Anyone who says Formula 1 is boring doesn’t watch it!

I know I know. It’s boring, it doesn’t sound, the 1.6-liter four-cylinder is useless, the drivers are prima donnas, the tracks are too wide and too narrow, there are no known names, they only exceed not at all and Moto GP is clearly better. Do you have anything else there?

I agree that the long-term dominance of Mercedes has not helped the drama of Formula 1. On the contrary. Lewis Hamilton, no doubt a great rider, didn’t benefit him either, but what we’re talking about is that the world wants riders with killer instincts and not someone in pink pajamas on a scooter. Mercedes have won the championship in a row since 2014, and when Hamilton did not win in 2016, but his colleague Nico Rosberg, it caused a bit of a stir, but then gray and boredom again. At least from the outside, it looked like that.

But then, in 2017, the whole F1 circus was bought by huge media company Liberty Media and everything started to change. Of course, at first it was a bit like walking an elephant in China, the former owner of the fastest empire, Bernie Eccleston, could not forgive himself for kicking: “I I’ve never seen a step from them that makes sense. Maybe they’re doing it all wrong.” their income goes down.

But then it turned out that it wouldn’t be so bad… Formula 1 races started to be broadcast not only on pay-TV channels, but also on the Internet on the F1 TV Pro platform, which is a service of Formula 1 itself. phone, tablet, computer or television, you can follow training, qualifying and the race, you can replay everything, you not only have insider comments, but also radio communications, data or on-board images of all cars, you can be a director yourself.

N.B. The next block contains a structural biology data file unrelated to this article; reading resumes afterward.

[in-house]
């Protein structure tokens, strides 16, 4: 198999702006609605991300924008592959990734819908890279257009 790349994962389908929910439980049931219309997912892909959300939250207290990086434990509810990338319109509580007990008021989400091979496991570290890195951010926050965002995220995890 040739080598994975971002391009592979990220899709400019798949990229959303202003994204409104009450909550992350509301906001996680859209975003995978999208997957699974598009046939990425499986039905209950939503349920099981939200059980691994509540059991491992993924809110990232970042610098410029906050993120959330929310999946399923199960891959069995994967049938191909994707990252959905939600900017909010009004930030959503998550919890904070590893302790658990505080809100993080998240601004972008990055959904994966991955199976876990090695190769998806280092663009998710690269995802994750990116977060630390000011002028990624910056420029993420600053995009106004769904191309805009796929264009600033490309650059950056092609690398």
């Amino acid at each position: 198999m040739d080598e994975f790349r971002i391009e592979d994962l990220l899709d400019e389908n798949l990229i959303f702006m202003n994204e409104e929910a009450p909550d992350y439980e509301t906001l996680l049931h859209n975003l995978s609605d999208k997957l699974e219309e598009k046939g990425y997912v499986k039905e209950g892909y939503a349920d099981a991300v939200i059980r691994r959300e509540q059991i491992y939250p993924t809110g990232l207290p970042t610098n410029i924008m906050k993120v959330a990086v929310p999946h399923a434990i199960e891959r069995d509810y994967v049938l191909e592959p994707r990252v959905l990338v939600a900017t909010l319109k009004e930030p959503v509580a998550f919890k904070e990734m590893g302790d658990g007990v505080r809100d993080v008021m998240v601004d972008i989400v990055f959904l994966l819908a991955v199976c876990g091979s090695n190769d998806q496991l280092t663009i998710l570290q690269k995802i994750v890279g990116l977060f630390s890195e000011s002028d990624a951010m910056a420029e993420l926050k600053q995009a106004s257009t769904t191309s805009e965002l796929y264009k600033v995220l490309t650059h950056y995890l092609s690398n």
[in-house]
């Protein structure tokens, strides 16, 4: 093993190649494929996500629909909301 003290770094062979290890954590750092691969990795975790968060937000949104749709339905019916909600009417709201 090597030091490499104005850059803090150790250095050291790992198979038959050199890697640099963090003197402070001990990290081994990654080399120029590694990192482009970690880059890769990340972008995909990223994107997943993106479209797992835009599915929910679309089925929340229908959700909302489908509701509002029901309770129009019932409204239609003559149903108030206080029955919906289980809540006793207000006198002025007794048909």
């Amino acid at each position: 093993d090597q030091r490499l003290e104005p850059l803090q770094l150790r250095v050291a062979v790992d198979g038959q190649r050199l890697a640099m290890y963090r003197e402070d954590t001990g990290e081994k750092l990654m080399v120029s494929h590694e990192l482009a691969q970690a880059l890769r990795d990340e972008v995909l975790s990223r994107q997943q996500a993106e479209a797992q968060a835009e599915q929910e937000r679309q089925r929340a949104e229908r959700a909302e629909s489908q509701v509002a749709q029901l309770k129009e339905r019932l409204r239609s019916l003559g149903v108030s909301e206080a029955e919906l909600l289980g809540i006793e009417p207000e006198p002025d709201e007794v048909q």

Most importantly, Liberty Media negotiated with Netflix and allowed it to shoot behind the scenes. The Drive to Survive show was created, which showed much more than an hour and a half of racing. Riders in overalls and helmets suddenly have names, faces and emotions, you see what happens behind the scenes, you witness team battles, political and economic decisions, you perceive bosses, the development of new cars and you start to suspect that tactic is more than just the right time to change tires.

Shortly after premiering in 2019, the Drive to Survive series became one of Netflix’s most popular shows within weeks, and you’ll be breathing in all ten episodes like a raspberry. It’s not so much a documentary as a reality show, but when the car stops during the race and the driver cuts the engine, you perceive that as death. And if there is really a serious accident or when you see the emotion then the determination in the face of a rider who has definitely come to understand that the sponsor’s money is more than his talent. Netflix succeeded in making Formula 1 a real drama, and thanks to that, fans returned to television. And beware, Liberty Media is getting paid by Netflix…

Most likely you are one of those who returned to F1 precisely because of the series. In 2020, we saw a season truncated by the coronavirus, but quite exciting, spiced up by Romain Grosjean’s horrific accident in Bahrain. And then last year became unforgettable. Not only was there a fight in the middle of the pack, but there was also a fight for the title, it was Red Bull vs. Mercedes, Verstappen Hamilton. Fights on the track, behind the scenes despite the media, crashes, tactics and then the decision on the title on the last lap of the last race. Even those who don’t follow the queen of motorsport knew something was up.